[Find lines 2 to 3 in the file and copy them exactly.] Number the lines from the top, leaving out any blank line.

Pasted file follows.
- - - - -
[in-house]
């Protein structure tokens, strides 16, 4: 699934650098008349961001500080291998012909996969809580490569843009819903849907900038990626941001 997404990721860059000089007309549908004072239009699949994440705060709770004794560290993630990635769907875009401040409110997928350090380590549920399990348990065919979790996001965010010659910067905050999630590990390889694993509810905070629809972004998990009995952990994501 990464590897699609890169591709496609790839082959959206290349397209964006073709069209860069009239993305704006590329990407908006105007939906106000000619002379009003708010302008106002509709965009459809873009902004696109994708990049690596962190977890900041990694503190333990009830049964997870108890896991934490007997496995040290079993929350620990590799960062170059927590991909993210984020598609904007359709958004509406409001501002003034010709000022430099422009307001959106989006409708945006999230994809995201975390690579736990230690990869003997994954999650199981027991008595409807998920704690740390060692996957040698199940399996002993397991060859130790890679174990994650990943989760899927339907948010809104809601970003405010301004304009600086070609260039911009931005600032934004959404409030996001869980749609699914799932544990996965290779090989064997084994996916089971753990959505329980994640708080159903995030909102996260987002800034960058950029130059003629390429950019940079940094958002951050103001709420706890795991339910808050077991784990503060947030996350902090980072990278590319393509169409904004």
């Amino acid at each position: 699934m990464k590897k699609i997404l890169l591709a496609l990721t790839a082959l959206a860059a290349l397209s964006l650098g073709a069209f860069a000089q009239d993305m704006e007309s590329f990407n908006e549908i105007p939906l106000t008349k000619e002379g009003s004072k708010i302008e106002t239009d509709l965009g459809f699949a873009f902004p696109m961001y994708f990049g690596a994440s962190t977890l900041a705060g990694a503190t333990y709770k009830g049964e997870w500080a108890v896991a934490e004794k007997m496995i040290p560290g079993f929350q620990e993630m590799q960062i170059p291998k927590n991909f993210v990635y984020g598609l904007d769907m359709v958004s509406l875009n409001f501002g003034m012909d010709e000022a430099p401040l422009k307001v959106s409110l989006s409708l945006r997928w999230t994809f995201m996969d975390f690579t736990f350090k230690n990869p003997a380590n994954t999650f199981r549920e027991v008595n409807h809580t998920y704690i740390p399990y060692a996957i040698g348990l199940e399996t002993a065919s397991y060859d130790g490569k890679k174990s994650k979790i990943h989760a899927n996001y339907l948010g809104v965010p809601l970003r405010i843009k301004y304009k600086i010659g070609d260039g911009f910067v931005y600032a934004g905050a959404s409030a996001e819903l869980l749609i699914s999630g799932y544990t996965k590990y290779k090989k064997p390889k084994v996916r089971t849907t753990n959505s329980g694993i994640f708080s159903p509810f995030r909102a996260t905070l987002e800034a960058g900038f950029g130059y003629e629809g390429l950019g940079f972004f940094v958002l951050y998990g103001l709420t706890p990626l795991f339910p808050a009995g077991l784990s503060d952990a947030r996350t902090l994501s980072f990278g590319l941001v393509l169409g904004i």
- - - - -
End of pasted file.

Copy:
């Protein structure tokens, strides 16, 4: 699934650098008349961001500080291998012909996969809580490569843009819903849907900038990626941001 997404990721860059000089007309549908004072239009699949994440705060709770004794560290993630990635769907875009401040409110997928350090380590549920399990348990065919979790996001965010010659910067905050999630590990390889694993509810905070629809972004998990009995952990994501 990464590897699609890169591709496609790839082959959206290349397209964006073709069209860069009239993305704006590329990407908006105007939906106000000619002379009003708010302008106002509709965009459809873009902004696109994708990049690596962190977890900041990694503190333990009830049964997870108890896991934490007997496995040290079993929350620990590799960062170059927590991909993210984020598609904007359709958004509406409001501002003034010709000022430099422009307001959106989006409708945006999230994809995201975390690579736990230690990869003997994954999650199981027991008595409807998920704690740390060692996957040698199940399996002993397991060859130790890679174990994650990943989760899927339907948010809104809601970003405010301004304009600086070609260039911009931005600032934004959404409030996001869980749609699914799932544990996965290779090989064997084994996916089971753990959505329980994640708080159903995030909102996260987002800034960058950029130059003629390429950019940079940094958002951050103001709420706890795991339910808050077991784990503060947030996350902090980072990278590319393509169409904004």
């Amino acid at each position: 699934m990464k590897k699609i997404l890169l591709a496609l990721t790839a082959l959206a860059a290349l397209s964006l650098g073709a069209f860069a000089q009239d993305m704006e007309s590329f990407n908006e549908i105007p939906l106000t008349k000619e002379g009003s004072k708010i302008e106002t239009d509709l965009g459809f699949a873009f902004p696109m961001y994708f990049g690596a994440s962190t977890l900041a705060g990694a503190t333990y709770k009830g049964e997870w500080a108890v896991a934490e004794k007997m496995i040290p560290g079993f929350q620990e993630m590799q960062i170059p291998k927590n991909f993210v990635y984020g598609l904007d769907m359709v958004s509406l875009n409001f501002g003034m012909d010709e000022a430099p401040l422009k307001v959106s409110l989006s409708l945006r997928w999230t994809f995201m996969d975390f690579t736990f350090k230690n990869p003997a380590n994954t999650f199981r549920e027991v008595n409807h809580t998920y704690i740390p399990y060692a996957i040698g348990l199940e399996t002993a065919s397991y060859d130790g490569k890679k174990s994650k979790i990943h989760a899927n996001y339907l948010g809104v965010p809601l970003r405010i843009k301004y304009k600086i010659g070609d260039g911009f910067v931005y600032a934004g905050a959404s409030a996001e819903l869980l749609i699914s999630g799932y544990t996965k590990y290779k090989k064997p390889k084994v996916r089971t849907t753990n959505s329980g694993i994640f708080s159903p509810f995030r909102a996260t905070l987002e800034a960058g900038f950029g130059y003629e629809g390429l950019g940079f972004f940094v958002l951050y998990g103001l709420t706890p990626l795991f339910p808050a009995g077991l784990s503060d952990a947030r996350t902090l994501s980072f990278g590319l941001v393509l169409g904004i």